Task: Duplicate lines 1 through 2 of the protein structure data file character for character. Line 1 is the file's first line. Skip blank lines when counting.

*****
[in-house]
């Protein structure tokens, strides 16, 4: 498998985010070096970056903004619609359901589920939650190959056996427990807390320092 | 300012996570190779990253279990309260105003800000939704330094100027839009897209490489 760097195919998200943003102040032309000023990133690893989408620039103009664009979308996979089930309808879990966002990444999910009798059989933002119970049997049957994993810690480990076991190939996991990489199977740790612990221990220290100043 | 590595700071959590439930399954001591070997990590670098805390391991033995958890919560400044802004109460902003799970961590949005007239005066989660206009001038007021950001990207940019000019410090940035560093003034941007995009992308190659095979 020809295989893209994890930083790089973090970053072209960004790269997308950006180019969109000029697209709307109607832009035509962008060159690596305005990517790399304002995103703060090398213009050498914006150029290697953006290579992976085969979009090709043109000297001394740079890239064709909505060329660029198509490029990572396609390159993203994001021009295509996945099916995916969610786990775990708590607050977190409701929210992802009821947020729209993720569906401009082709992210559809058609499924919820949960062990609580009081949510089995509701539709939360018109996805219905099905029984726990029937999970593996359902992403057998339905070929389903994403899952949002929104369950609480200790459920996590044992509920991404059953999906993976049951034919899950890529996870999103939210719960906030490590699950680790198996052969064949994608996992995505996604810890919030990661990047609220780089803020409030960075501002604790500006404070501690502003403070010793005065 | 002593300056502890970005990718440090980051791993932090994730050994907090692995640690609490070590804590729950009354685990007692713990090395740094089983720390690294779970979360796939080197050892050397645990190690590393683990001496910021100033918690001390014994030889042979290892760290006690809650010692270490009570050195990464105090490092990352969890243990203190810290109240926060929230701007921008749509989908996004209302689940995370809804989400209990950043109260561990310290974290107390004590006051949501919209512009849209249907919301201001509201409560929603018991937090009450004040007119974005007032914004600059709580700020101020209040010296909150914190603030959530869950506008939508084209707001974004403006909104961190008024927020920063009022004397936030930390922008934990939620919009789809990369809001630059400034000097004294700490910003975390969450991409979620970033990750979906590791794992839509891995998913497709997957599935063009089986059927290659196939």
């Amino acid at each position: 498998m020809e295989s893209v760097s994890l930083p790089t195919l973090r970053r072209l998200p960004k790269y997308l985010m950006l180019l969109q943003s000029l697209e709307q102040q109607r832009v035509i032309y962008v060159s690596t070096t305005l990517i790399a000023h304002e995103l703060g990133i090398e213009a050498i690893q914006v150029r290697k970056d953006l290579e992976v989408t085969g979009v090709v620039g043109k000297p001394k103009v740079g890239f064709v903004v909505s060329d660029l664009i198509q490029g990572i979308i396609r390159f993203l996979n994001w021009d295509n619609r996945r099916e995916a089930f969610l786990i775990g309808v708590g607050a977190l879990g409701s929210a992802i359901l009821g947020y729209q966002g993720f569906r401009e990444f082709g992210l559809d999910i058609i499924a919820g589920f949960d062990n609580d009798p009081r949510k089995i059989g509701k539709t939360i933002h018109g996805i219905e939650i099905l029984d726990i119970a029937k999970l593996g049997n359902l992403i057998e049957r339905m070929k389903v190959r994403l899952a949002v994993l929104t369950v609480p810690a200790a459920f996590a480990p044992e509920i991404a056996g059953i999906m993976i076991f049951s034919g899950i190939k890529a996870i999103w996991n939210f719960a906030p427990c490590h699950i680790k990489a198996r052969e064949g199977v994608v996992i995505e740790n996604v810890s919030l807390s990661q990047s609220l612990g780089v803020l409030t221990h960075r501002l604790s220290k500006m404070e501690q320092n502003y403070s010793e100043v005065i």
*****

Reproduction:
[in-house]
């Protein structure tokens, strides 16, 4: 498998985010070096970056903004619609359901589920939650190959056996427990807390320092 | 300012996570190779990253279990309260105003800000939704330094100027839009897209490489 760097195919998200943003102040032309000023990133690893989408620039103009664009979308996979089930309808879990966002990444999910009798059989933002119970049997049957994993810690480990076991190939996991990489199977740790612990221990220290100043 | 590595700071959590439930399954001591070997990590670098805390391991033995958890919560400044802004109460902003799970961590949005007239005066989660206009001038007021950001990207940019000019410090940035560093003034941007995009992308190659095979 020809295989893209994890930083790089973090970053072209960004790269997308950006180019969109000029697209709307109607832009035509962008060159690596305005990517790399304002995103703060090398213009050498914006150029290697953006290579992976085969979009090709043109000297001394740079890239064709909505060329660029198509490029990572396609390159993203994001021009295509996945099916995916969610786990775990708590607050977190409701929210992802009821947020729209993720569906401009082709992210559809058609499924919820949960062990609580009081949510089995509701539709939360018109996805219905099905029984726990029937999970593996359902992403057998339905070929389903994403899952949002929104369950609480200790459920996590044992509920991404059953999906993976049951034919899950890529996870999103939210719960906030490590699950680790198996052969064949994608996992995505996604810890919030990661990047609220780089803020409030960075501002604790500006404070501690502003403070010793005065 | 002593300056502890970005990718440090980051791993932090994730050994907090692995640690609490070590804590729950009354685990007692713990090395740094089983720390690294779970979360796939080197050892050397645990190690590393683990001496910021100033918690001390014994030889042979290892760290006690809650010692270490009570050195990464105090490092990352969890243990203190810290109240926060929230701007921008749509989908996004209302689940995370809804989400209990950043109260561990310290974290107390004590006051949501919209512009849209249907919301201001509201409560929603018991937090009450004040007119974005007032914004600059709580700020101020209040010296909150914190603030959530869950506008939508084209707001974004403006909104961190008024927020920063009022004397936030930390922008934990939620919009789809990369809001630059400034000097004294700490910003975390969450991409979620970033990750979906590791794992839509891995998913497709997957599935063009089986059927290659196939």